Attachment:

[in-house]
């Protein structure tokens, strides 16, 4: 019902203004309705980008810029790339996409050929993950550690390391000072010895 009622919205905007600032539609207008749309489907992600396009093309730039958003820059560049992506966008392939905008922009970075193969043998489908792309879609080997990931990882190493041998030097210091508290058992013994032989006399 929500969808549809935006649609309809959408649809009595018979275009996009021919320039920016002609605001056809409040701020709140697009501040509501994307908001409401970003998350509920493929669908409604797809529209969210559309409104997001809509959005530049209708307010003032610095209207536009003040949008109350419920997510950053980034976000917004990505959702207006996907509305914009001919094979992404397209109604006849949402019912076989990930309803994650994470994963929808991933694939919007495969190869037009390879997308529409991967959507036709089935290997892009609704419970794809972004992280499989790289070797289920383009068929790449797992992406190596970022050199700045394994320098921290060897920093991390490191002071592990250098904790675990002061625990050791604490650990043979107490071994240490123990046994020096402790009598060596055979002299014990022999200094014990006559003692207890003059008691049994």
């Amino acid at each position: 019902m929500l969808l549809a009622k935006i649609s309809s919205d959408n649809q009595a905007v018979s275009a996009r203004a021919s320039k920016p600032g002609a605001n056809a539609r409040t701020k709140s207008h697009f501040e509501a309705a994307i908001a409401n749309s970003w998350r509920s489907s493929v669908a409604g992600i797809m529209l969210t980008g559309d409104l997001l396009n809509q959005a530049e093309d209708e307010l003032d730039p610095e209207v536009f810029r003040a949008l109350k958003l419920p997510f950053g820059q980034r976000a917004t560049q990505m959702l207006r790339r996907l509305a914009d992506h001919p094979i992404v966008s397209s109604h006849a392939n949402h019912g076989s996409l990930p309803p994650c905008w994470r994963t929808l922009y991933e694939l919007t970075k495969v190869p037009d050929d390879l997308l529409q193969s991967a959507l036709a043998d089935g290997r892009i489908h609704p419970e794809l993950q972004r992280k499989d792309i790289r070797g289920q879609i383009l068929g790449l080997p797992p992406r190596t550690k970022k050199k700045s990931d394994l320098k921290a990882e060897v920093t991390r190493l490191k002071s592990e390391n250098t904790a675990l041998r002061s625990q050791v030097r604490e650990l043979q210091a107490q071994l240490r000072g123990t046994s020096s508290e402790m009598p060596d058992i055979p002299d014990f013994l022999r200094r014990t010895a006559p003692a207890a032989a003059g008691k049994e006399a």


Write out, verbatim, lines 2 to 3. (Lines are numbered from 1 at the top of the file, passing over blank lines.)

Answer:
């Protein structure tokens, strides 16, 4: 019902203004309705980008810029790339996409050929993950550690390391000072010895 009622919205905007600032539609207008749309489907992600396009093309730039958003820059560049992506966008392939905008922009970075193969043998489908792309879609080997990931990882190493041998030097210091508290058992013994032989006399 929500969808549809935006649609309809959408649809009595018979275009996009021919320039920016002609605001056809409040701020709140697009501040509501994307908001409401970003998350509920493929669908409604797809529209969210559309409104997001809509959005530049209708307010003032610095209207536009003040949008109350419920997510950053980034976000917004990505959702207006996907509305914009001919094979992404397209109604006849949402019912076989990930309803994650994470994963929808991933694939919007495969190869037009390879997308529409991967959507036709089935290997892009609704419970794809972004992280499989790289070797289920383009068929790449797992992406190596970022050199700045394994320098921290060897920093991390490191002071592990250098904790675990002061625990050791604490650990043979107490071994240490123990046994020096402790009598060596055979002299014990022999200094014990006559003692207890003059008691049994």
């Amino acid at each position: 019902m929500l969808l549809a009622k935006i649609s309809s919205d959408n649809q009595a905007v018979s275009a996009r203004a021919s320039k920016p600032g002609a605001n056809a539609r409040t701020k709140s207008h697009f501040e509501a309705a994307i908001a409401n749309s970003w998350r509920s489907s493929v669908a409604g992600i797809m529209l969210t980008g559309d409104l997001l396009n809509q959005a530049e093309d209708e307010l003032d730039p610095e209207v536009f810029r003040a949008l109350k958003l419920p997510f950053g820059q980034r976000a917004t560049q990505m959702l207006r790339r996907l509305a914009d992506h001919p094979i992404v966008s397209s109604h006849a392939n949402h019912g076989s996409l990930p309803p994650c905008w994470r994963t929808l922009y991933e694939l919007t970075k495969v190869p037009d050929d390879l997308l529409q193969s991967a959507l036709a043998d089935g290997r892009i489908h609704p419970e794809l993950q972004r992280k499989d792309i790289r070797g289920q879609i383009l068929g790449l080997p797992p992406r190596t550690k970022k050199k700045s990931d394994l320098k921290a990882e060897v920093t991390r190493l490191k002071s592990e390391n250098t904790a675990l041998r002061s625990q050791v030097r604490e650990l043979q210091a107490q071994l240490r000072g123990t046994s020096s508290e402790m009598p060596d058992i055979p002299d014990f013994l022999r200094r014990t010895a006559p003692a207890a032989a003059g008691k049994e006399a």